St. Patrick and the Sabbath

By Curtis Rittenour
Posted March 17, 2013

More than 1,500 years of moss has grown over the saga of a famous British Christian missionary to the Emerald Island.

Maewyn Succat was born around AD 387 and, at the age of 16, was captured from his home and transported as a slave to Ireland. After escaping and returning home, he felt a call to return to his land of bondage to preach the gospel. He supposedly died on March 17, 492 (or 460), and St. Patrick’s Day is now observed by many as the date of his death.


Mixing Myth and Truth

Since his demise, this ancient cleric has grown beyond his land of service in numerous ways. Though only two authentic letters survive him, hagiographies (biographies of saints) were written mixing myth and truth and growing him into a Goliath of Celtic history. In 1942, T. F. O’Rahilly’s “Two Patricks” theory shook much dust off the legends and associated more of the stories with a later bishop named Palladius.

Culture more than Christianity has shaped the celebration of St. Patrick’s Day as most people in America know it today. 

Actually, for a period of time, the sober Irish who closed their bars and reverently refrained from drinking and partying observed their “cousins” in the United States enjoying the day with parades, shamrocks, and green beer and finally loosened up to give better “honor” to their patron saint. 


No Leprechauns

One Irish writer wrote of the latest celebration of March 17:

“Today, St. Patrick's Day, there are no leprechauns standing guard in Ireland. But the Irish in Ireland are celebratory. There is plenty of green -- shamrocks, greeting cards and even beer. The patron saint will look down today with pleasure at all the fuss that is finally being made of him in Ireland.” [1]

There is another folktale that surrounds a celebration in the world of Christianity that has grown over the centuries until people confuse tales with truth. Millions worship each Sunday, the first day of the week, in churches and cathedrals around the world without giving a second thought to God’s original statement, “Remember the Sabbath day, to keep it holy. Six days you shall labor and do all your work, but the seventh day is the Sabbath of the Lord your God” (Exodus 20:8-10, emphasis supplied).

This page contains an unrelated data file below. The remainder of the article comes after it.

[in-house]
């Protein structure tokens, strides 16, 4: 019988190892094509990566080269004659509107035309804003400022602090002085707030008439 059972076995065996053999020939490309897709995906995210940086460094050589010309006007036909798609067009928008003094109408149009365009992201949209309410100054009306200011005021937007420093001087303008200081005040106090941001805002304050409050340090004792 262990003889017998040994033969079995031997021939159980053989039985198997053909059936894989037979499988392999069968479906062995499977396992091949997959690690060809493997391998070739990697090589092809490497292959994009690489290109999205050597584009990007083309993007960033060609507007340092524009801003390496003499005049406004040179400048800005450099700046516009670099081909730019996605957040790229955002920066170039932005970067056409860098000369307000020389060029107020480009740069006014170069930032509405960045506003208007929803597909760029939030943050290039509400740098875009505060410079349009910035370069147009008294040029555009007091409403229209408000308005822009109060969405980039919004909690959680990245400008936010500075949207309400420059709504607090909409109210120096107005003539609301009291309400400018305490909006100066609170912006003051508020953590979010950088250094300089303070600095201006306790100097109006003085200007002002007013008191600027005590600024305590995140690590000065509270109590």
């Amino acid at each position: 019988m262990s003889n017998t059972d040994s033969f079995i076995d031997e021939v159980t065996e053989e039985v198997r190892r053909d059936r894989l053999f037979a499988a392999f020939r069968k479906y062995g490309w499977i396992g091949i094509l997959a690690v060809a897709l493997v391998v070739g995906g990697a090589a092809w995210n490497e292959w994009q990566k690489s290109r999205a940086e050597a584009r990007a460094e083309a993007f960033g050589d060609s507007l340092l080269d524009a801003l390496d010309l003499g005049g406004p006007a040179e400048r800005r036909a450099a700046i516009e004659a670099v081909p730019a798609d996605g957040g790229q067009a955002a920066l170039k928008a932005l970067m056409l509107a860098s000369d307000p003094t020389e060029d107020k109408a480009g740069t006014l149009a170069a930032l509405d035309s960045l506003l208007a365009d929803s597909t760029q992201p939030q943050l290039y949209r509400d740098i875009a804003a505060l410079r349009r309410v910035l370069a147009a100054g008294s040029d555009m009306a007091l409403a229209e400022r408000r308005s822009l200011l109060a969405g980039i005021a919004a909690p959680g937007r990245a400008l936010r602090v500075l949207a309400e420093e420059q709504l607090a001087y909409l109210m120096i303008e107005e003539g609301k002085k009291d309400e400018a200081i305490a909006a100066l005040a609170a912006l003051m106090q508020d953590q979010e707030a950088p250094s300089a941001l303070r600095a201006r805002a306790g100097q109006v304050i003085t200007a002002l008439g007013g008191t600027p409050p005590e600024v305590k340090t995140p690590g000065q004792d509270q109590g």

Was God's law and the Sabbath changed?


Historical Context

History gives testimony that a decided change took place during the time of Constantine in the fourth century. This sun worshipper supposedly was converted to Christianity and, in an effort to melt a pagan culture into followers of God, established an edict in AD 321. Over succeeding centuries other civil and religious leaders stacked more laws on top of the Sabbath to encourage Sunday observance.

Today most people “celebrate” Sunday as a day of worship and rest without even knowing the true foundations in Scripture for God’s true Sabbath. Culture and tradition have gathered so much dust on top of the fourth commandment that it obscures truth. Like many who innocently celebrate St. Patrick’s Day, it has become less a day to remember a missionary to Ireland and more to uphold national pride.


St. Patrick was a Seventh-day Sabbath-Keeper

Which leads us to a final point on the life of Patrick of Ireland: St. Patrick worshipped God on the seventh-day Sabbath. In fact, it was the custom of early Celtic churches in Ireland, as well as Scotland, to keep Saturday as a day of rest according to the fourth commandment. (See Moffat, The Church in Scotland, p. 140 and Skene, Celtic Scotland, Vol. II, p. 349.) So before donning green-colored glasses each March, it might be well for us to scrape the moss of mythology off our history—both civil and religious—and consider the facts for ourselves.


The Sabbath Infographic

The Sabbath Infographic

Curtis Rittenour
Curtis J. Rittenour is the senior writer at Amazing Facts International. He pastored for 25 years and has authored books, magazine articles, blogs, and seminars.
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